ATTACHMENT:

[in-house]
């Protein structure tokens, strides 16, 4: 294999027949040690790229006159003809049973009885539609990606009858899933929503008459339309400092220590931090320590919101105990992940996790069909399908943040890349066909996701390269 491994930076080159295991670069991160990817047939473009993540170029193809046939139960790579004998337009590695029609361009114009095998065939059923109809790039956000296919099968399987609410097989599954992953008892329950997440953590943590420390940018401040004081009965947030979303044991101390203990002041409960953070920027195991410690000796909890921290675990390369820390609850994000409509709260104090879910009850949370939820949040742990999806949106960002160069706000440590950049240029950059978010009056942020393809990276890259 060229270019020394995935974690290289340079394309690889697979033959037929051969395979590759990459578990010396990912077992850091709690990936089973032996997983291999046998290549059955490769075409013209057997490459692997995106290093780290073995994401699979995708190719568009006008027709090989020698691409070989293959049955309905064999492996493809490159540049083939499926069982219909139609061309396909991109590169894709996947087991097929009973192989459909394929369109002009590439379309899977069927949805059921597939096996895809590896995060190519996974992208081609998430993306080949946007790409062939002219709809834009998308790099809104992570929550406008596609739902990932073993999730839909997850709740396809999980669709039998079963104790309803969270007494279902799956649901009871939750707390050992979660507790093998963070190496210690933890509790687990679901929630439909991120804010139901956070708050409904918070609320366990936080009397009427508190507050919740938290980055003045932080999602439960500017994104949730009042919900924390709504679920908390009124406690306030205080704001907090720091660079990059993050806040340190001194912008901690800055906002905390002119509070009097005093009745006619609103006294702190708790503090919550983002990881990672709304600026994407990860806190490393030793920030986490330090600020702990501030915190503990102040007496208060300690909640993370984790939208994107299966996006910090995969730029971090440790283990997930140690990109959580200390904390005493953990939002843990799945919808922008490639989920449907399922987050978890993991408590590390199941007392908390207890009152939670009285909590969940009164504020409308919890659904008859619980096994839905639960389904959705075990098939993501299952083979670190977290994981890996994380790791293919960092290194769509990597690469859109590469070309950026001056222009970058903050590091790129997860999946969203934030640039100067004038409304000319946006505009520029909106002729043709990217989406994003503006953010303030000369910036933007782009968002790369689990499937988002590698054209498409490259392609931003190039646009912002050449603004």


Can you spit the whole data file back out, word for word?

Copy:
[in-house]
């Protein structure tokens, strides 16, 4: 294999027949040690790229006159003809049973009885539609990606009858899933929503008459339309400092220590931090320590919101105990992940996790069909399908943040890349066909996701390269 491994930076080159295991670069991160990817047939473009993540170029193809046939139960790579004998337009590695029609361009114009095998065939059923109809790039956000296919099968399987609410097989599954992953008892329950997440953590943590420390940018401040004081009965947030979303044991101390203990002041409960953070920027195991410690000796909890921290675990390369820390609850994000409509709260104090879910009850949370939820949040742990999806949106960002160069706000440590950049240029950059978010009056942020393809990276890259 060229270019020394995935974690290289340079394309690889697979033959037929051969395979590759990459578990010396990912077992850091709690990936089973032996997983291999046998290549059955490769075409013209057997490459692997995106290093780290073995994401699979995708190719568009006008027709090989020698691409070989293959049955309905064999492996493809490159540049083939499926069982219909139609061309396909991109590169894709996947087991097929009973192989459909394929369109002009590439379309899977069927949805059921597939096996895809590896995060190519996974992208081609998430993306080949946007790409062939002219709809834009998308790099809104992570929550406008596609739902990932073993999730839909997850709740396809999980669709039998079963104790309803969270007494279902799956649901009871939750707390050992979660507790093998963070190496210690933890509790687990679901929630439909991120804010139901956070708050409904918070609320366990936080009397009427508190507050919740938290980055003045932080999602439960500017994104949730009042919900924390709504679920908390009124406690306030205080704001907090720091660079990059993050806040340190001194912008901690800055906002905390002119509070009097005093009745006619609103006294702190708790503090919550983002990881990672709304600026994407990860806190490393030793920030986490330090600020702990501030915190503990102040007496208060300690909640993370984790939208994107299966996006910090995969730029971090440790283990997930140690990109959580200390904390005493953990939002843990799945919808922008490639989920449907399922987050978890993991408590590390199941007392908390207890009152939670009285909590969940009164504020409308919890659904008859619980096994839905639960389904959705075990098939993501299952083979670190977290994981890996994380790791293919960092290194769509990597690469859109590469070309950026001056222009970058903050590091790129997860999946969203934030640039100067004038409304000319946006505009520029909106002729043709990217989406994003503006953010303030000369910036933007782009968002790369689990499937988002590698054209498409490259392609931003190039646009912002050449603004």